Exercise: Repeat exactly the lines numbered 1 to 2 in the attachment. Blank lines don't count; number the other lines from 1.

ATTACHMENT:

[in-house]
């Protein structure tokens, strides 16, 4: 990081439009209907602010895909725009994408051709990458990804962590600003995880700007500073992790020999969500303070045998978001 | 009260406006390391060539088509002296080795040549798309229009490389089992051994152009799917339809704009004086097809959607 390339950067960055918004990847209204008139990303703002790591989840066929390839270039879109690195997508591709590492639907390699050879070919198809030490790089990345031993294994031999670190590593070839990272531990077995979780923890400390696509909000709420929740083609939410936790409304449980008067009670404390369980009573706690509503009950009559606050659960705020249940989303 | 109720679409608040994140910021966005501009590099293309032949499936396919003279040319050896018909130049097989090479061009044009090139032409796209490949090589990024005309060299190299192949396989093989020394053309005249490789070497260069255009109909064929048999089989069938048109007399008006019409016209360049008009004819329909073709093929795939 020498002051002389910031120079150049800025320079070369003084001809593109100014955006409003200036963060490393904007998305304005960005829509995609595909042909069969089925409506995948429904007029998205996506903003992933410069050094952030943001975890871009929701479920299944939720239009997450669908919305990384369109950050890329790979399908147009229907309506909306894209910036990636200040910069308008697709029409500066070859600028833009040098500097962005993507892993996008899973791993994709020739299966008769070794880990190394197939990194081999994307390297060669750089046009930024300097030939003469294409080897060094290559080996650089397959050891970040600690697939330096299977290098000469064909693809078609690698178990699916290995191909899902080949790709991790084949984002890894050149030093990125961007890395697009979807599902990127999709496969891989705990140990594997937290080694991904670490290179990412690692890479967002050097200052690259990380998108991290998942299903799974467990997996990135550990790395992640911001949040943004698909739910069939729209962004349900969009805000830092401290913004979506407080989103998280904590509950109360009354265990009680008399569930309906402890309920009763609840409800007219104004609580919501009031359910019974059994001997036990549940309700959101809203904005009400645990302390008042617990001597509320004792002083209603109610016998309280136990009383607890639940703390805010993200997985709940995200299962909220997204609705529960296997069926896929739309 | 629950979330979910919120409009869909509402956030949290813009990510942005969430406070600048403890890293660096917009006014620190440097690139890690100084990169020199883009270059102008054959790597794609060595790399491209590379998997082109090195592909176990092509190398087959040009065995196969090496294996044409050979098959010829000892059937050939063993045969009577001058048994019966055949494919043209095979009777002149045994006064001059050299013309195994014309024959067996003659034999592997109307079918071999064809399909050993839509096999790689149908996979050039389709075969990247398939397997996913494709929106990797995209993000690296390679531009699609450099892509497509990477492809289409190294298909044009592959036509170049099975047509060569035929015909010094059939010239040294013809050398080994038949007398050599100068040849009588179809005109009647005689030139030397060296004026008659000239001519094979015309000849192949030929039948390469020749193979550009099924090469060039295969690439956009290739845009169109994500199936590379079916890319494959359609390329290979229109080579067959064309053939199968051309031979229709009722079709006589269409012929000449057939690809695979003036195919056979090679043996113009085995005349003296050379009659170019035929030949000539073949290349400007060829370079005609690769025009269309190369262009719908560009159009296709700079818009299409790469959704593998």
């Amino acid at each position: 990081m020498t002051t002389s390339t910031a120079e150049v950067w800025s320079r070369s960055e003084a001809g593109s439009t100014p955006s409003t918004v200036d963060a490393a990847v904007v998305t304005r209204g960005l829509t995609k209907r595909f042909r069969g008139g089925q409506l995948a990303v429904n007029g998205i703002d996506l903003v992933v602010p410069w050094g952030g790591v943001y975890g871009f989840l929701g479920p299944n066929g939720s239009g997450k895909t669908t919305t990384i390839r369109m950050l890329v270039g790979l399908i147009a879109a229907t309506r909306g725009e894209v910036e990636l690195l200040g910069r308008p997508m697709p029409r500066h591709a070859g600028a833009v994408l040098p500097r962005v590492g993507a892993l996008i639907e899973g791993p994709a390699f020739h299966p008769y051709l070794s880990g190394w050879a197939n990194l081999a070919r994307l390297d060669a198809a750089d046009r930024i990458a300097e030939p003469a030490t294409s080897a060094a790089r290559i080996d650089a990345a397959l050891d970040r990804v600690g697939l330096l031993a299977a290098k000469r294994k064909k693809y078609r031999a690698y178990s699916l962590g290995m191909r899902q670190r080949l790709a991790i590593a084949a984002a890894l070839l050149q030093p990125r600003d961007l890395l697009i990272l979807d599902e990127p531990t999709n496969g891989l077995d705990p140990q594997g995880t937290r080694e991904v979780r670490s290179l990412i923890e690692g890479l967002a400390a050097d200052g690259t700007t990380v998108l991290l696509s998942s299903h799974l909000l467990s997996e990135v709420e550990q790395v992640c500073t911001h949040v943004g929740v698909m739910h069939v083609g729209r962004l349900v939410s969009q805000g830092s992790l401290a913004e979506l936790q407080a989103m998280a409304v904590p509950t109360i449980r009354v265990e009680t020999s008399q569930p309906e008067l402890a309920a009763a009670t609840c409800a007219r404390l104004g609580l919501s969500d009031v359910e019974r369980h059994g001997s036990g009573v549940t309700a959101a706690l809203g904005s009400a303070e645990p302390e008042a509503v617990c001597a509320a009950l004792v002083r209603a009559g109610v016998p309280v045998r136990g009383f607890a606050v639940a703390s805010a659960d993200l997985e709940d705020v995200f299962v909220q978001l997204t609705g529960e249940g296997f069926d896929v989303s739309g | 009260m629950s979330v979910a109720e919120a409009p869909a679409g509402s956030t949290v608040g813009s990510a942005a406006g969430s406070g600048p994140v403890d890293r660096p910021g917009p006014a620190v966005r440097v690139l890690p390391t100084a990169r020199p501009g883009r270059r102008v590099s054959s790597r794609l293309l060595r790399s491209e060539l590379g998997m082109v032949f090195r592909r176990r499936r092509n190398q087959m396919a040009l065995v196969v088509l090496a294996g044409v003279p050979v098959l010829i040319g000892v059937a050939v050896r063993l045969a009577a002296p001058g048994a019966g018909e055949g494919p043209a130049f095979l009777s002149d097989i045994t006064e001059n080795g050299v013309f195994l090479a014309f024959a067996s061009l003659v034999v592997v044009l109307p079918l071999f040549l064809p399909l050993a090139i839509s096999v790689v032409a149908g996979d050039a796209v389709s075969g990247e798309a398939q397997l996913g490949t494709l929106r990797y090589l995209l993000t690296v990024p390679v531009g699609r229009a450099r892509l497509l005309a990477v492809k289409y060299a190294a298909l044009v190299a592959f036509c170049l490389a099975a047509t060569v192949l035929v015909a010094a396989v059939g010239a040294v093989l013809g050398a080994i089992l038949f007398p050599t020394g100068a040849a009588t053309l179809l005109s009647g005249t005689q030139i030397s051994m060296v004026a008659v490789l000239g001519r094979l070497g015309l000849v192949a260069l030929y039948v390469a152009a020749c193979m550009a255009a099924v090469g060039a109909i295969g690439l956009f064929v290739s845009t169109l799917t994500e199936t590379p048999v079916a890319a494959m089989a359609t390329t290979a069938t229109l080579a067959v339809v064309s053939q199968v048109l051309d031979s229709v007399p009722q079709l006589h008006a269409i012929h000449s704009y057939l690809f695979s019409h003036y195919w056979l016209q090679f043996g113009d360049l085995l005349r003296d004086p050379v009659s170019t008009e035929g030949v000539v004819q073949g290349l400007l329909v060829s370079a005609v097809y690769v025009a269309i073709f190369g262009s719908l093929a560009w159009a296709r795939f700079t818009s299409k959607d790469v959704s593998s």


[in-house]
């Protein structure tokens, strides 16, 4: 990081439009209907602010895909725009994408051709990458990804962590600003995880700007500073992790020999969500303070045998978001 | 009260406006390391060539088509002296080795040549798309229009490389089992051994152009799917339809704009004086097809959607 390339950067960055918004990847209204008139990303703002790591989840066929390839270039879109690195997508591709590492639907390699050879070919198809030490790089990345031993294994031999670190590593070839990272531990077995979780923890400390696509909000709420929740083609939410936790409304449980008067009670404390369980009573706690509503009950009559606050659960705020249940989303 | 109720679409608040994140910021966005501009590099293309032949499936396919003279040319050896018909130049097989090479061009044009090139032409796209490949090589990024005309060299190299192949396989093989020394053309005249490789070497260069255009109909064929048999089989069938048109007399008006019409016209360049008009004819329909073709093929795939 020498002051002389910031120079150049800025320079070369003084001809593109100014955006409003200036963060490393904007998305304005960005829509995609595909042909069969089925409506995948429904007029998205996506903003992933410069050094952030943001975890871009929701479920299944939720239009997450669908919305990384369109950050890329790979399908147009229907309506909306894209910036990636200040910069308008697709029409500066070859600028833009040098500097962005993507892993996008899973791993994709020739299966008769070794880990190394197939990194081999994307390297060669750089046009930024300097030939003469294409080897060094290559080996650089397959050891970040600690697939330096299977290098000469064909693809078609690698178990699916290995191909899902080949790709991790084949984002890894050149030093990125961007890395697009979807599902990127999709496969891989705990140990594997937290080694991904670490290179990412690692890479967002050097200052690259990380998108991290998942299903799974467990997996990135550990790395992640911001949040943004698909739910069939729209962004349900969009805000830092401290913004979506407080989103998280904590509950109360009354265990009680008399569930309906402890309920009763609840409800007219104004609580919501009031359910019974059994001997036990549940309700959101809203904005009400645990302390008042617990001597509320004792002083209603109610016998309280136990009383607890639940703390805010993200997985709940995200299962909220997204609705529960296997069926896929739309 | 629950979330979910919120409009869909509402956030949290813009990510942005969430406070600048403890890293660096917009006014620190440097690139890690100084990169020199883009270059102008054959790597794609060595790399491209590379998997082109090195592909176990092509190398087959040009065995196969090496294996044409050979098959010829000892059937050939063993045969009577001058048994019966055949494919043209095979009777002149045994006064001059050299013309195994014309024959067996003659034999592997109307079918071999064809399909050993839509096999790689149908996979050039389709075969990247398939397997996913494709929106990797995209993000690296390679531009699609450099892509497509990477492809289409190294298909044009592959036509170049099975047509060569035929015909010094059939010239040294013809050398080994038949007398050599100068040849009588179809005109009647005689030139030397060296004026008659000239001519094979015309000849192949030929039948390469020749193979550009099924090469060039295969690439956009290739845009169109994500199936590379079916890319494959359609390329290979229109080579067959064309053939199968051309031979229709009722079709006589269409012929000449057939690809695979003036195919056979090679043996113009085995005349003296050379009659170019035929030949000539073949290349400007060829370079005609690769025009269309190369262009719908560009159009296709700079818009299409790469959704593998």